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Stengel, E. (1964). Psychogenic Psychoses: By Poul M. Faergeman. (London: Butterworth, 1963. Pp. 268. 42 s.). Int. J. Psycho-Anal., 45:608-609.

(1964). International Journal of Psycho-Analysis, 45:608-609

Psychogenic Psychoses: By Poul M. Faergeman. (London: Butterworth, 1963. Pp. 268. 42 s.)

Review by:
E. Stengel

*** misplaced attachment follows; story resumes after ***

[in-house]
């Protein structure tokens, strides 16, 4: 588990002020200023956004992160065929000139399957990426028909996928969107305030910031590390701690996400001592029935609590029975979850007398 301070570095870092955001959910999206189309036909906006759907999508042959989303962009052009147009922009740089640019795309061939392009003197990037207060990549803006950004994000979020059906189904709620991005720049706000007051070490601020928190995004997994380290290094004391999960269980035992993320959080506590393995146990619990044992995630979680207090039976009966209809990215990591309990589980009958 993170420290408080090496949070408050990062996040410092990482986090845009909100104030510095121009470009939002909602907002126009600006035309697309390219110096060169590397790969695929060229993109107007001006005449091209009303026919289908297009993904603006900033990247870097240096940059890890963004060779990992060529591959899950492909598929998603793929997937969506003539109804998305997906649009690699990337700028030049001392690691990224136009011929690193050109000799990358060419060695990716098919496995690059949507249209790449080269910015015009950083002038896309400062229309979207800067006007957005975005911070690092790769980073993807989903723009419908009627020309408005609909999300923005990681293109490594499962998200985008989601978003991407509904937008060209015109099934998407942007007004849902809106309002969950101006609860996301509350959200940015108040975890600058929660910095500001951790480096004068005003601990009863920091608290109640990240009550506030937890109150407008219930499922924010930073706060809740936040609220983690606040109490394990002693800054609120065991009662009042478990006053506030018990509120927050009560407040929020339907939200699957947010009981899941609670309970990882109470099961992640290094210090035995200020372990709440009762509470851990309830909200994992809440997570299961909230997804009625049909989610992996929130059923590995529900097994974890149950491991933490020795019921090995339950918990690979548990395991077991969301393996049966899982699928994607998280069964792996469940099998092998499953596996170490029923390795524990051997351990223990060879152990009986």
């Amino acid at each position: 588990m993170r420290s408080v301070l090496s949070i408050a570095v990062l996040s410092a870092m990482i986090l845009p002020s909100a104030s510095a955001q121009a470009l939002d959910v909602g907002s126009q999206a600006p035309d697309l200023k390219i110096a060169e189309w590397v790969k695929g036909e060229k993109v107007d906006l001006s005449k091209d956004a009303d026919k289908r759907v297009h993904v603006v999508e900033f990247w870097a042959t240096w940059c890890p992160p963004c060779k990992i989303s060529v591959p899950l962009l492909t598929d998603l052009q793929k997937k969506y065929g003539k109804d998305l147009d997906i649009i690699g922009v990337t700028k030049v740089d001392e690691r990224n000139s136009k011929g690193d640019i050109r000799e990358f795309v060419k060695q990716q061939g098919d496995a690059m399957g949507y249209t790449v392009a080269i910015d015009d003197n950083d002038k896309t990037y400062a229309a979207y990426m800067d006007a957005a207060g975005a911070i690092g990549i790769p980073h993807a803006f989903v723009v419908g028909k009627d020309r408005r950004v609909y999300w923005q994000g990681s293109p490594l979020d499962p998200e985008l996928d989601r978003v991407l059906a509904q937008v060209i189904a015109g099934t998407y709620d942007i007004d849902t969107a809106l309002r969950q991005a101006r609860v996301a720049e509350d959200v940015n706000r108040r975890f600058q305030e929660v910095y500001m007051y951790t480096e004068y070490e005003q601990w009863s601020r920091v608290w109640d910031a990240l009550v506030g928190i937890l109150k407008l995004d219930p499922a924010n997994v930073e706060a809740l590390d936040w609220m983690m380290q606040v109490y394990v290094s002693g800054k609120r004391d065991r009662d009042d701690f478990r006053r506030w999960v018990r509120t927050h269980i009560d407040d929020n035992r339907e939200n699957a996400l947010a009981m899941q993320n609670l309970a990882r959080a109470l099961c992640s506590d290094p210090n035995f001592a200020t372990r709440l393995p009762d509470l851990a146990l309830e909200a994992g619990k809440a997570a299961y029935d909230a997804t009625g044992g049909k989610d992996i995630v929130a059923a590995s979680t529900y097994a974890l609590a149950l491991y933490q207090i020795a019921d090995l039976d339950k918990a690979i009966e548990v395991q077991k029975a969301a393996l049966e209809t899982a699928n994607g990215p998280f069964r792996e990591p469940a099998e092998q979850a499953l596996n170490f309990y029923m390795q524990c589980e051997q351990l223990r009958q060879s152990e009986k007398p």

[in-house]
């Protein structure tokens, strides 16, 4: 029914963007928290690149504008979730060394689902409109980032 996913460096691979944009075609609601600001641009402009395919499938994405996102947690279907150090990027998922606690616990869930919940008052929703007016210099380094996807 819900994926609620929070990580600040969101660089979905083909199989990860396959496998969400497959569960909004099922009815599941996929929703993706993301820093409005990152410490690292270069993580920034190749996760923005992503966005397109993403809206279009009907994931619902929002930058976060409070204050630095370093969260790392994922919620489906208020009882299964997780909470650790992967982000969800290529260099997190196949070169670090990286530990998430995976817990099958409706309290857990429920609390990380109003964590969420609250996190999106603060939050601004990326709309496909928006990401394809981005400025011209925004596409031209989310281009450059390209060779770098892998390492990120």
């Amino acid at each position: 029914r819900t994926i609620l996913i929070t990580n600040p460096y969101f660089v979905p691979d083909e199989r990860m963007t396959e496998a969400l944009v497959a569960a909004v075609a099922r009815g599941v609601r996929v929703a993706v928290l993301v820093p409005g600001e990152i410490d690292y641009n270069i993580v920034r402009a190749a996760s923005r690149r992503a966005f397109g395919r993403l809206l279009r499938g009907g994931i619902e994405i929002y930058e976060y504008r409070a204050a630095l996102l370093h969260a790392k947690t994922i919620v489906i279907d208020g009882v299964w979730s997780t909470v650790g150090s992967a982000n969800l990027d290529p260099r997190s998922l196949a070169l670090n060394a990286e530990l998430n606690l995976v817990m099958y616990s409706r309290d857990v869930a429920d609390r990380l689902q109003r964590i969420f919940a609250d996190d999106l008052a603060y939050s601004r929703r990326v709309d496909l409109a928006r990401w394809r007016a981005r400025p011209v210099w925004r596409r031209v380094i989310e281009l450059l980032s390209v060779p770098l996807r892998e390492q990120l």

The concept of psychogenic psychoses has remained controversial among clinical psychiatrists ever since it was proposed by Wimmer of Copenhagen in 1916. The organicists rejected it because it seemed to postulate the psychological origin of mental disorders which they believed to be invariably due to organic causes. The psychogeneticists had no use for it either, at least not with the meaning attached to it, because its acceptance would have implied that the psychoses not described as psychogenic were organic in origin. The original term was to be reserved for psychotic conditions which followed demonstrable traumatic psychological events. Pathogenic unconscious conflicts could sometimes be inferred though never excluded. This is why most clinical psychiatrists prefer the term 'reactive' for cases of psychotic illness which appears to have been precipitated by emotional trauma. The author, who is both a psycho-analyst and a clinical psychiatrist, has in this book attempted to differentiate between psychogenic and other psychoses, especially the schizophrenias. He limits the former concept to acute states of depression and elation and states of disturbed consciousness with dissociation and deliria; all these conditions were expected to clear up within a few weeks or months. The author re-examined the validity of the diagnosis of psychogenic psychosis made in 160 cases of first admissions to the Copenhagen psychiatric department fifteen to twenty years previously.

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